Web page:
“There were times I would be out on sick leave and I would still be assigned a case. So I’m thinking to myself, 'If I’m out sick and this is a priority one case, what do you expect me to do?'” Phillips said. “If it’s such a concern, don’t you think you have to give it to another caseworker to go out on it?”
As chaos descended, CPS dispatched eight master investigators and three master investigation supervisors to help last August. Those numbers eventually grew to 24 master investigators and supervisors. Workers are still coming in from across the region to help Dallas County.
Thomas says she got help from the master investigators but there just wasn’t enough of them to stem the tide.
For months, they went without a supervisor at their Westmoreland office.
Phillips says she was on family medical leave for several weeks last year. When she returned, her cases hadn't been touched.
“They were so concerned about child safety but yet these cases sat for a month and half and no one touched them — follow up, no phone calls, no anything,” Phillips says.
The pressure took its toll.
Phillips says she began seeing a counselor last year. She was prescribed sleeping medications because she was having trouble sleeping at night.
“You would think they would be a little more understanding but you don’t have those supervisors that are understanding like that,” Phillips says. “They don’t care.”
When caseworker have a difficult case, there’s just no downtime to regroup or an offer of support from the agency.
“It’s just OK, here’s your case for tomorrow,” Coles says. “It just never ends.”
They see the decision to fire the caseworker and supervisor in the Wright case as scapegoating by a system that failed the little girl and its own workers.
“That's just poor management,” Thomas said. “How do you allow your worker to have 70 cases? He can’t function with this many cases, even if he was the greatest supervisor ever. It’s too many.”
The caseworker, Claudell Banks, was fired, as was his supervisor, Amber Davila. A special investigator also quit in the fallout.
Phillips worked for Davila.
She calls Davila “one of the greatest supervisors” she ever had during her two and half years with CPS.
“She really was working on my behalf,” Phillips said. “Never once did she say, 'If you don’t get this done, then these are the consequences for your actions.' Instead, she actually helped me.”
Reynolds was also removed from her job as program administrator. Starting Monday, she assumed a new role as risk manager, a non-supervisory position that reviews cases and assists staff members with policy compliance, a CPS spokeswoman said.
Phillips’ tipping point that led to her departure came when she had to spend two weekends in a row staying in the office with children.
The second time, she’d only been home a few hours sleeping when a supervisor called saying they had found a placement for the children in Austin. The supervisor demanded she report to the office and drive the children to Austin.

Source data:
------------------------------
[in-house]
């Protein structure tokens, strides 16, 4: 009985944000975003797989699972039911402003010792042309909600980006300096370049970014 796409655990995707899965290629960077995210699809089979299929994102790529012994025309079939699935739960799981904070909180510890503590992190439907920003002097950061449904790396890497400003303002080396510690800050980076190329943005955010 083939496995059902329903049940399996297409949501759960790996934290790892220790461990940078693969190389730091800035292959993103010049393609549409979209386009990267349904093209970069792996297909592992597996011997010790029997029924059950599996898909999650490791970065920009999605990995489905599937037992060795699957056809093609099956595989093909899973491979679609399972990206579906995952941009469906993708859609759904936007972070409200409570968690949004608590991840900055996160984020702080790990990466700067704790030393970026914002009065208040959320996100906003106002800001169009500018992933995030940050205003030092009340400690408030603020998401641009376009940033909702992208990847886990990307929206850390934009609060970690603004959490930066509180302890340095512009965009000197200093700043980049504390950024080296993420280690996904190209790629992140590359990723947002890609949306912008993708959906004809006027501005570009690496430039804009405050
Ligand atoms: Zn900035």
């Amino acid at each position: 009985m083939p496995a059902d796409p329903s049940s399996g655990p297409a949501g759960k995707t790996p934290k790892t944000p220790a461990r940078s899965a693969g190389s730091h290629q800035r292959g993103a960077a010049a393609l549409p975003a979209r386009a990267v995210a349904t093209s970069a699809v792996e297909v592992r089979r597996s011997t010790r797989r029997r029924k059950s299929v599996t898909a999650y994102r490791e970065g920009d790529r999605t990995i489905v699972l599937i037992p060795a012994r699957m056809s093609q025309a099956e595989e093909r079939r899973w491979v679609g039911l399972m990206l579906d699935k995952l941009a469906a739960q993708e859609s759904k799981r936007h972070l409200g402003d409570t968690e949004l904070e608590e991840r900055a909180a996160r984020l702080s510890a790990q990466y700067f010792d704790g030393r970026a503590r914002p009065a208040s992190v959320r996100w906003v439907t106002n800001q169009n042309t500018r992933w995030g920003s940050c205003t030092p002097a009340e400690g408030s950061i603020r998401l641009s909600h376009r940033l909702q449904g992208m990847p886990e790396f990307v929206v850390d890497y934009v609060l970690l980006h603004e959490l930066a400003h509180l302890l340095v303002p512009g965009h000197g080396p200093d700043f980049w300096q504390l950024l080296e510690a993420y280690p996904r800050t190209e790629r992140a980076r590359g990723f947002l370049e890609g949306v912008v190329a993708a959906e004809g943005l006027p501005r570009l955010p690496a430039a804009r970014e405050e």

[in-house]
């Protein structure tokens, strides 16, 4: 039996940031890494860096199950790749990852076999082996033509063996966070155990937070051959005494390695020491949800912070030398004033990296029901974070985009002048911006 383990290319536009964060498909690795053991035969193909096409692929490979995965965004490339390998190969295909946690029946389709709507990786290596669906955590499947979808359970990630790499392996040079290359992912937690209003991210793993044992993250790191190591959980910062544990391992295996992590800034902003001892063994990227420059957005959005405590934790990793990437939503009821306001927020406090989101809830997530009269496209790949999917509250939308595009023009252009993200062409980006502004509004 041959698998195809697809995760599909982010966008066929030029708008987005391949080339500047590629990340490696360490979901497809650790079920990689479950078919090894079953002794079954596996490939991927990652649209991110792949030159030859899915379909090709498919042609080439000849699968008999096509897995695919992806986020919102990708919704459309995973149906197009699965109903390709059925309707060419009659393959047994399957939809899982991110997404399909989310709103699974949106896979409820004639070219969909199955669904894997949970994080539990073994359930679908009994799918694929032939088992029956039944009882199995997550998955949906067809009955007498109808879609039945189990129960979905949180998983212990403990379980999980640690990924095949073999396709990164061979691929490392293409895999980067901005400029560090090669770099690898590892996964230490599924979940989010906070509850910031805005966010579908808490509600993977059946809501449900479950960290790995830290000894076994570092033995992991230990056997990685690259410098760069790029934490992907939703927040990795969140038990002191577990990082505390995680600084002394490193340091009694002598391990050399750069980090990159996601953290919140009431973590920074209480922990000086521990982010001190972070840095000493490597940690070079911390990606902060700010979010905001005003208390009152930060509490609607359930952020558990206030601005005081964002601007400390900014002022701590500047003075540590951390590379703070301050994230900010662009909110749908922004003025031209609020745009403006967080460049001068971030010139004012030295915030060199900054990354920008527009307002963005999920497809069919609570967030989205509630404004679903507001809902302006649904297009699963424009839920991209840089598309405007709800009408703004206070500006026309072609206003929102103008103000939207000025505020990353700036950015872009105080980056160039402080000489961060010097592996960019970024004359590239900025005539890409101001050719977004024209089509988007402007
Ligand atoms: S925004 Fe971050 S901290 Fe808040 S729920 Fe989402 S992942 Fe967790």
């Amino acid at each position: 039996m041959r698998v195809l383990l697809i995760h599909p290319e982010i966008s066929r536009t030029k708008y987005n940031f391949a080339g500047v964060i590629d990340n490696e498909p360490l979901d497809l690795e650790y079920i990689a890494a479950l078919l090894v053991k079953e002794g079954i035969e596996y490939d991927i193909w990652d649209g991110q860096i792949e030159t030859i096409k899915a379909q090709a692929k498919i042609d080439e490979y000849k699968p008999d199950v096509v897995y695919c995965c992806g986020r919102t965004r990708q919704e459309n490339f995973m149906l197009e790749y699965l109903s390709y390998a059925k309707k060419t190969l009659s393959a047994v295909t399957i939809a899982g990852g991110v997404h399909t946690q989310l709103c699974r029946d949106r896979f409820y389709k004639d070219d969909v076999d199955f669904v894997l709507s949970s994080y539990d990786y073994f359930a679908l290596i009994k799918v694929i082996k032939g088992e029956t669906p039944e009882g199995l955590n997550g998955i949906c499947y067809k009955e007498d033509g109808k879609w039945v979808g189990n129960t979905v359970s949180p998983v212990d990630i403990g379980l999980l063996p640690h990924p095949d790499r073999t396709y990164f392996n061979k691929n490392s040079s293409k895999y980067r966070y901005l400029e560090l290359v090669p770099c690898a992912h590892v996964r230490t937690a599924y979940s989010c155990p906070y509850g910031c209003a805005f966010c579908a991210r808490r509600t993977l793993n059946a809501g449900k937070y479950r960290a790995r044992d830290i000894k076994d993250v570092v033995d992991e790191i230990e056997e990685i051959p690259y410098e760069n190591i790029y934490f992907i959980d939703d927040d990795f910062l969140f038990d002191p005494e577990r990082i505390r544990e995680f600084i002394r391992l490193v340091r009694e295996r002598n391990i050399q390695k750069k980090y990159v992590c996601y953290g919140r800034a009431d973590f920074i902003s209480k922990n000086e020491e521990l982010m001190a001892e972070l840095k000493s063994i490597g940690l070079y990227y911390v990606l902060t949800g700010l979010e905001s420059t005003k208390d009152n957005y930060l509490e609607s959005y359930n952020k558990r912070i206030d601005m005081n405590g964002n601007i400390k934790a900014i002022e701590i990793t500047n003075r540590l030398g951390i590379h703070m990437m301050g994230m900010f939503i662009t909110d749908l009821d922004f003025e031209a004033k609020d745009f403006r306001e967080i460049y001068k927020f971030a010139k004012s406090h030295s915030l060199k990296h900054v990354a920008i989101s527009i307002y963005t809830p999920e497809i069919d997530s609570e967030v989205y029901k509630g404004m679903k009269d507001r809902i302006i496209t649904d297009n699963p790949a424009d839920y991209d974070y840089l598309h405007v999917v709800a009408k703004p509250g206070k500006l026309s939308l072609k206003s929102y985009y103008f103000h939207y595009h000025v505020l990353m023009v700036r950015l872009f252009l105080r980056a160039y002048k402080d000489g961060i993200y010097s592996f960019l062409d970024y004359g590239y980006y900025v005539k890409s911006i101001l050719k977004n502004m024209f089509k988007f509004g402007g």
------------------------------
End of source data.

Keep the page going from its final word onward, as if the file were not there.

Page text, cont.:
“I was exhausted, very exhausted.” Phillips said. “You can’t make safety decisions when you’re mentally exhausted and your body is exhausted. At some point, you have to sleep.”
Her last day was May 13. She left without even having a job lined up.
It was either her job or her health, she said.
She says the situation with Dallas County CPS just hadn’t gotten any better, mirroring a finding in the management report that there hadn’t been much “progress.” Phillips was getting assigned cases even after turning in her two weeks.
“When you’re still giving me new investigations and you know that I’m leaving, what does that say for the families?” Phillips said.
Leaving was the best decision she ever made, Phillips says.
“No more 1 or 2 o’clock in the morning calls. No more staying at the office overnight,” she says. “No more taking sleeping pills at night.”
She hasn't taken a sleeping pill since leaving.
Cannata, the new regional director, says he’s hoping to convince workers like Phillips to return and give the agency another chance.
“It is getting better,” he said. “It is not where we need to be. We still have caseloads that are high. We also have caseloads that are a lot lower than they were.”
September 3, 2015 was the day that Thomas decided to call it quits.
She was working a case with a 7-year-old child and a 2-month old infant.
She had met with the family and found a suitable family member willing to take the children.
Thomas says a supervisor decided without even seeing the children that the children should instead be removed and placed in foster care. Thomas was practically speechless.
“I had met with this family,” Thomas said. “I had seen this child, both at home and at school. She was doing very well in school. She had a very good relationship with her mom. She had a new baby brother that she was crazy about. In that instant, I had to tell them that all work that we’ve worked through to find an appropriate caregiver, no, the children need to go into foster care. In that moment, the seven year old stood up and looked at her mom and said, ‘You’re going to let her take me away from her.' The mom losses it. The infant starts crying.”
Thomas had to call her own parents and ask them to take care of her own 7-year-old daughter.
“I said, 'I’m not going to be home anytime soon,’’’ Thomas said. “My mom, she’s upset. She says, ‘Akaiya, you really should quit this job. It’s just too much. You have a kid.' And I was like, ‘I know. Tell my daughter I love her and I’ll see her a little bit and a little bit didn’t come. It was all night. Overnight.’”
Thomas spent the night in a CPS office with the two children. The infant cried for much of the night. The supervisor, who had overruled her plan, didn’t offer any assistance.
Caseworkers describe being forced to neglect their own children, their own family.
“They have to choose their job over their children,” Thomas said. “You can’t just get up in the middle of a case and say, ‘Oh, it’s past 5 o’clock, I have go get my daughter.”
Thomas says her daughter had gotten used to her coming home and still having to work just to keep up. When she told her daughter she was quitting, she says her daughter celebrated. Thomas now works in a corporate job.
The former caseworkers are critical of the recent decision by the new head of CPS to hire workers without a four-year degree. They say it’s necessary for workers to have the social work training to do the job.
“It’s just a way for them to save money because they don’t want to raise what they’re paying so, ‘Hey, we can bring in people with less education, lower the standards, and we can pay them what these other workers don’t want,'” Thomas said.
Thomas wrote a seven-page letter when she decided to leave.
Asked if she got a response, she says, “No one responded. Not one response.”
“We’ve been in transformation for two years and it’s just gotten worse,” Thomas said.